Brazil’s pension system is one of the world’s most unsustainable ones—and an epicentre of its protracted recession. The global pension sustainability index (by Allianz) ranks it 49 out of 50 countries surveyed.
The same index ranks India only two spots better, at 47.On the face of it; it’s a surprising place for India to be. India’s savings as a percentage of GDP is almost double of Brazil’s; let alone the fact that it also isn’t in the throes of a recession. And unlike Japan (another poor performer), we have one of the world’s youngest population, and hence lower number of dependents that the system needs to cater to. Also, India has far lesser public debt than either Brazil or Japan, and, therefore, more fiscal space to support pensioners.
So, why red flags in India’s pension macroeconomics?
India’s pension conundrum has two sides to it. On one hand, not enough people are covered. And almost paradoxically; on the other hand, the government doesn’t have enough money to reach out to all of them.
India’s geriatric population, although only 8% in proportion; amounts to roughly 90 million. Of this, less than 20% are economically independent. Of the rest 70 million, the Indian government manages to provide basic life supporting sustenance to only 11 million financially vulnerable elders. And when it does, the average pay out is a meagre R400 per month.
Incidentally, this statistic of 90 million is expected to swell to close to 200 million old people over the next decade and a half.
As for the young and working in India—it is a 450 million strong workforce—who are presently taking care of the 90 million old; and will take their place over the next few decades. However, when they do, some 400 million, or 90% of them, will realise that having spent their lives trapped in the unorganised sector, they have been out of the government pension system and have no recourse to formal old age economic security.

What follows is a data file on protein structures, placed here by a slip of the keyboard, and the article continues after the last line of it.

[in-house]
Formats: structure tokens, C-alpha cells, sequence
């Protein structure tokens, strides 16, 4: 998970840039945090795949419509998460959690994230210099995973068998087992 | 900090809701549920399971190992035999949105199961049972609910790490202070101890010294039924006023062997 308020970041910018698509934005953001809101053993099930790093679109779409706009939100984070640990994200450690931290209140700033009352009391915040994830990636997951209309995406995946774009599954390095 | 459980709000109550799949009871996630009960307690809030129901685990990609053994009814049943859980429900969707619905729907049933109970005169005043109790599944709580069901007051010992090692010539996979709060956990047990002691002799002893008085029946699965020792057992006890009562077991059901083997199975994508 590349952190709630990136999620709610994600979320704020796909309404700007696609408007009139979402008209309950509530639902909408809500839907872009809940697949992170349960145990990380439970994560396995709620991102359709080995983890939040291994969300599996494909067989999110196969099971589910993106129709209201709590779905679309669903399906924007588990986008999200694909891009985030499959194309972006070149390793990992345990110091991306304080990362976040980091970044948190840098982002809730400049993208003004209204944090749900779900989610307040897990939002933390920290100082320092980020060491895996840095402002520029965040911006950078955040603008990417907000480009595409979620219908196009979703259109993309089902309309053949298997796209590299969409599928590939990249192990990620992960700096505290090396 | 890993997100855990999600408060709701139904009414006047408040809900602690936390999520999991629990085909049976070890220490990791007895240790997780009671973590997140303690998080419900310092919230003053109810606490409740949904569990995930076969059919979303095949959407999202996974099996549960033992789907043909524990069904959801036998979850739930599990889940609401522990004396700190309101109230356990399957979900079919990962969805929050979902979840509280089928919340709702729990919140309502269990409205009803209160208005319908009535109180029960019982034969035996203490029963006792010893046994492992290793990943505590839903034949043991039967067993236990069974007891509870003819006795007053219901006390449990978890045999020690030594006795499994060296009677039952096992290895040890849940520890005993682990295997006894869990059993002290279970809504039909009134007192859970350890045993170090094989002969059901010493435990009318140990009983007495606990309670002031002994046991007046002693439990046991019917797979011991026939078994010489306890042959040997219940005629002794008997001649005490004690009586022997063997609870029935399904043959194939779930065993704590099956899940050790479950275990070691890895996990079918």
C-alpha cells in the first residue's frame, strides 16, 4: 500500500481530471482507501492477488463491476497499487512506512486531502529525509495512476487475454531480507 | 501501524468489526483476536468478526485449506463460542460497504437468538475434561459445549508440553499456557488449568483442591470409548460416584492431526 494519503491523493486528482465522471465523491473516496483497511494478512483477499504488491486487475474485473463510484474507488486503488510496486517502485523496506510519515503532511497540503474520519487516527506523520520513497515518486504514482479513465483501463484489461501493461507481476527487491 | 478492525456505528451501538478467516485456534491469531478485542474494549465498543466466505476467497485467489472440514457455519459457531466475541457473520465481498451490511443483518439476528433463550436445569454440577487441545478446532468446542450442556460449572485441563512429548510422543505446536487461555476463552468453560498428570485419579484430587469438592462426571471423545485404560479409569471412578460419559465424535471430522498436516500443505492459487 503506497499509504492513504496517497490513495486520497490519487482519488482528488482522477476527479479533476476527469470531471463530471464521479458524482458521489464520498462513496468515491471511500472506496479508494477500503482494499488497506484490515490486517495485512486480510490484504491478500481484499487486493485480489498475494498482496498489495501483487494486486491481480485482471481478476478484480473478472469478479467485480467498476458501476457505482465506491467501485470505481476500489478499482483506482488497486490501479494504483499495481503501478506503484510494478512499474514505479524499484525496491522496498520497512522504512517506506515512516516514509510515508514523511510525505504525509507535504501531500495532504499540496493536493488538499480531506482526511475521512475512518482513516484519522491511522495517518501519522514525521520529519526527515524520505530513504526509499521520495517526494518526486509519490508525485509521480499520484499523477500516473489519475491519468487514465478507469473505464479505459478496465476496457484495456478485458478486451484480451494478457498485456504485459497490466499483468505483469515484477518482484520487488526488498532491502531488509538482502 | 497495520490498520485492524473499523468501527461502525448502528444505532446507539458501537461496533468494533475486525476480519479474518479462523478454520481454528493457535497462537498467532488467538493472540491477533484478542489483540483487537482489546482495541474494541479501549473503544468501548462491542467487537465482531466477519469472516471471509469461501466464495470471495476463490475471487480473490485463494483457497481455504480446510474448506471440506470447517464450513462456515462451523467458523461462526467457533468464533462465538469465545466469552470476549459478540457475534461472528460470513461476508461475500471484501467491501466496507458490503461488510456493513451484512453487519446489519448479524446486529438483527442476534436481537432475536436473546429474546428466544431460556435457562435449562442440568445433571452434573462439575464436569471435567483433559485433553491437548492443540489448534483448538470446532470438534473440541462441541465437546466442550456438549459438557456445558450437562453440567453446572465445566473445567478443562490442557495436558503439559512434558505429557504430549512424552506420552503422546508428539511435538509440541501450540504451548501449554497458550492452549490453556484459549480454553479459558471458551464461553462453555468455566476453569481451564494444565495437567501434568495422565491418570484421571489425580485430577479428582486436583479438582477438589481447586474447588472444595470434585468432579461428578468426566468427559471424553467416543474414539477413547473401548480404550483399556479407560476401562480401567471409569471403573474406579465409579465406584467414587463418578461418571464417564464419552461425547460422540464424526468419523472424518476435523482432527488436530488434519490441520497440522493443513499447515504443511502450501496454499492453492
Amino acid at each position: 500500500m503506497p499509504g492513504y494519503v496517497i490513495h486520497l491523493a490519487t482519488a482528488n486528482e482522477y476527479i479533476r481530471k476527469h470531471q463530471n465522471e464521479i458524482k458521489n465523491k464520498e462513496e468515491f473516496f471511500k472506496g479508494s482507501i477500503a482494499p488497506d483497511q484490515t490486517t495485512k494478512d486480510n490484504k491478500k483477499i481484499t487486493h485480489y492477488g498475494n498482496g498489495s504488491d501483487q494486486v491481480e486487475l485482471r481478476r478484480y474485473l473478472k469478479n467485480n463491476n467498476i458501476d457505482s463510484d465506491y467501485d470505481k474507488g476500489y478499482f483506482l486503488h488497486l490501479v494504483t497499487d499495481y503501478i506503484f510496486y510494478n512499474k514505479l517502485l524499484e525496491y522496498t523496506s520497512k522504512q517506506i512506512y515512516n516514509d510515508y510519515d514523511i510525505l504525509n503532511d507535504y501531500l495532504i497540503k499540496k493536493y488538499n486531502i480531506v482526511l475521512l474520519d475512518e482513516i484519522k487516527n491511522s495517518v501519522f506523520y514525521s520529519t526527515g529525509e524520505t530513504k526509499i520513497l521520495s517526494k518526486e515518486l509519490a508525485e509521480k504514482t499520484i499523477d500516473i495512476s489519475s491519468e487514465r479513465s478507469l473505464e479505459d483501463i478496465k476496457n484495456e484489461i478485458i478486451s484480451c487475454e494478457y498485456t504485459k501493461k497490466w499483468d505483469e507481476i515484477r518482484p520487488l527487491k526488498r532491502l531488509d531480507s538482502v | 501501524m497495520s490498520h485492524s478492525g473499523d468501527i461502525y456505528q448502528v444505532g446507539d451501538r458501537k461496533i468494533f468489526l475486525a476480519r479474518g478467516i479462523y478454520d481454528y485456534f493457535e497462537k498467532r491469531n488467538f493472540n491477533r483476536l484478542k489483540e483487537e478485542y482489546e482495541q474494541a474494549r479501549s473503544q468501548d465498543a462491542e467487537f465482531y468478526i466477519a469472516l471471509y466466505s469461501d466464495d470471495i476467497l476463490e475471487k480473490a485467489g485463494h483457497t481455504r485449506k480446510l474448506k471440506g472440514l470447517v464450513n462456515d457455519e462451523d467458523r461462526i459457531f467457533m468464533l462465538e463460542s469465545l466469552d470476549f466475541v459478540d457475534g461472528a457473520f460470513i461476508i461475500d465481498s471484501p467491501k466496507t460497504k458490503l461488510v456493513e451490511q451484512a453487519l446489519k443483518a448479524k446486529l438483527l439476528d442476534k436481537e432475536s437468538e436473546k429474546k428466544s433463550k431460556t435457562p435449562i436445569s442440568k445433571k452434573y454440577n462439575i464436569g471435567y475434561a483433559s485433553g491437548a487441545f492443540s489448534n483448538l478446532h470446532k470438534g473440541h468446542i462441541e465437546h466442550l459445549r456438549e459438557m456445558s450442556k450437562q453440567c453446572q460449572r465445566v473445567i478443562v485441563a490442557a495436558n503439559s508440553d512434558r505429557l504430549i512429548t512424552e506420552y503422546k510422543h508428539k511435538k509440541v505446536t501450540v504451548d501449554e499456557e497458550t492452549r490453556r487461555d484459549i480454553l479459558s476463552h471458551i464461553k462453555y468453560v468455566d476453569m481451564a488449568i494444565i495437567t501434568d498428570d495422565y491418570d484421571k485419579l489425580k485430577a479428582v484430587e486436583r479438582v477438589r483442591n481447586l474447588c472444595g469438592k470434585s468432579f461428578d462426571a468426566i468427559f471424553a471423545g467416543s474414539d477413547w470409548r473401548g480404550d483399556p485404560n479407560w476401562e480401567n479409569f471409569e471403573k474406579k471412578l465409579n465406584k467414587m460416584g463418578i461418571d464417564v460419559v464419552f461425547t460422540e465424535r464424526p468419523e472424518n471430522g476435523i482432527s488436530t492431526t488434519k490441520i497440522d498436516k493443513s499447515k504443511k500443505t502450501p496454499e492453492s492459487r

Moreover, with rapid economic development, traditional family structures are breaking down, so they will not have the same familial safety net that was enjoyed by their grandparents. Also, life expectancy has significantly increased, which means that these ‘new’ grandparents are likely to live longer than their previous generation; and hence will need much more financial support.
So why can’t India tackle this head on?
At the heart of it, is the fractured labour market that we have inherited from a socialistic form of governance. Tough labour laws, unionism and stagnant industrialisation have led to a huge unorganised and self-employed sector. Over and above, public sector workers have had a more charmed existence than their private sector counterparts. Until the last decade or so, the 30 million strong public sector workforce had a wage and inflation protected pension plan that was tax payer funded!
The exchequer was bleeding dry, and the unsustainability of this led to the government in 2004 to introduce the New Pension System (NPS); that has now compelled some 2 million public sector workers to also contribute to their pensions, and expect more market-linked returns.
Meanwhile, most of the 20 million other salaried staff in India ruefully look at their payslips at the end of every month to see a part of their salary disappear from the ink on the paper to an opaque, gargantuan Employee Provident Fund—the traditional government pension fund that offers a fixed rate of interest every year that is decided by a risk averse board. Also, many Indians are known to withdraw these savings before retirement, defeating the whole purpose of old age security.